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Moses, Snakes, and the Amalekites
(Exodus 17: 1-16, Number 21: 4-9)
The story of Moses and the Amalekites starts off with a little episode that everyone knows. That's the one where the Israelites were all dying of thirst and went to Moses to gripe about it.
The Israelites were constant complainers. Just because they had no food or no water and were dying in the desert heat, all they could do was complain! And each time, they said they would have rather stayed in Egypt. At this point Moses was probably wishing they had, too.
Well, we know what happened. Moses went out and struck the rock at Horeb and water came forth. So for the moment the Israelites quit complaining. But they still kept it up off and on for about forty years. Eventually God himself got so tired of their bellyaching that he sent a bunch of deadly snakes to bite the Israelites and take care of their complaining once and for all. After all, if he was going to end up with a Promised Land full of crybabies, then the Canaanites were welcome to it. But after the stuff with the snakes, the Israelites got the hint and finally ended up living alongside the Canaanites.
But it was a long hard road to the Promised Land, and along they way they encountered the Amalekites. A lot of wind has been expended trying to find out who the Amalekites were. About all you can say is they were a tribe being led by a fellow named Amalek, they were a Semitic people (like the Hebrews), and from their tactics (mostly sneaking up from behind) you can say they were desert raiders trying to make a living. Now a lot of people point out they were pretty mean since they killed women, children, and elderly Israelites. But at the same time, God did the same thing using the snakes. So given the time and place and circumstances maybe we shouldn't be too hard on Amalek and his tribe.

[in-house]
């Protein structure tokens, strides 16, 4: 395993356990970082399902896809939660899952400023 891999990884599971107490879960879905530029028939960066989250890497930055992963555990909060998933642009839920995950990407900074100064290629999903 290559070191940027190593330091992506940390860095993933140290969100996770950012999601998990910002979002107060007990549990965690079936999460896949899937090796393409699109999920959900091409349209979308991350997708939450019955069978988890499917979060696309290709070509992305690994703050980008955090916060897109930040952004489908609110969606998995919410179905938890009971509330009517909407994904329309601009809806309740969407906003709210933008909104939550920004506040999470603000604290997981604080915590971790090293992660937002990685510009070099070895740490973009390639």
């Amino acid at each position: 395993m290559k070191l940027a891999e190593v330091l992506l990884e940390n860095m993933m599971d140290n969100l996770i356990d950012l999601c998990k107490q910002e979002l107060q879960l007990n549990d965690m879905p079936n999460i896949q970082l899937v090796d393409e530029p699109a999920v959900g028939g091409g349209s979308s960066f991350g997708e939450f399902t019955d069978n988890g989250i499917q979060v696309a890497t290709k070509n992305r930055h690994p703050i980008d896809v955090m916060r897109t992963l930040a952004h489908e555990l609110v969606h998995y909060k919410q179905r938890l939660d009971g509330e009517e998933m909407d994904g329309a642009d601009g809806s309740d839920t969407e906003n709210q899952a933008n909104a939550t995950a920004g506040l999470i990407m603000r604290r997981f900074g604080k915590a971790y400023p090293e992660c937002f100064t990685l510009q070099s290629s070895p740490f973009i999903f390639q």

But they were still the enemies of Israel and so when the two groups got together there was usually a fight. After Moses got the water from the rock, the Amalekites showed up. By this point, it was Joshua who did most of the actual fighting for the Israelites.
So Moses told Joshua, "Choose men for us and go out, fight against Amalek. Tomorrow I will station myself on the top of the hill with the rod of God in my hand." Moses was over eighty and knew he wasn't really the best man to do the actual fighting. It also shows that by going to the top of a hill when the fighting was down in the valley that Moses was also no dummy.
Well, the next day Joshua went out to fight and Moses, his brother Aaron, and their friend Hur went up to the top of the hill. The battle didn't quite go as planned. We know that Moses made some kind of gesture with his hands (no, it wasn't that gesture) so that the Israelites started to win if he kept his hands up, and if he let his hands down, the Amalekites "prevailed".
Moses, of course, was no spring chicken. So after a while he started getting tired and sat down on a rock. To make sure the Israelites won, Aaron and Hur held his hands up "one on either side" until the evening when battle was finally over.
According to the story, Joshua "overwhelmed" Amalek and his people, and the Israelites went on about their business of getting to the Promised Land, griping all the way. But before they headed on, the Lord told Moses to recite the story of the defeat of the Amalekites to Joshua although you'd figure Joshua knew about it already. The point, we're told, was that Joshua would write everything down as a memorial to "utterly blot out the memory of Amalek from under heaven."
So to "utterly blot out" the memory of someone you write a memorial? A memorial that ends up in the Bible? In the most printed and widely circulated book in the history of the world?
Oh, well, you can't really expect God to think of everything, can you?
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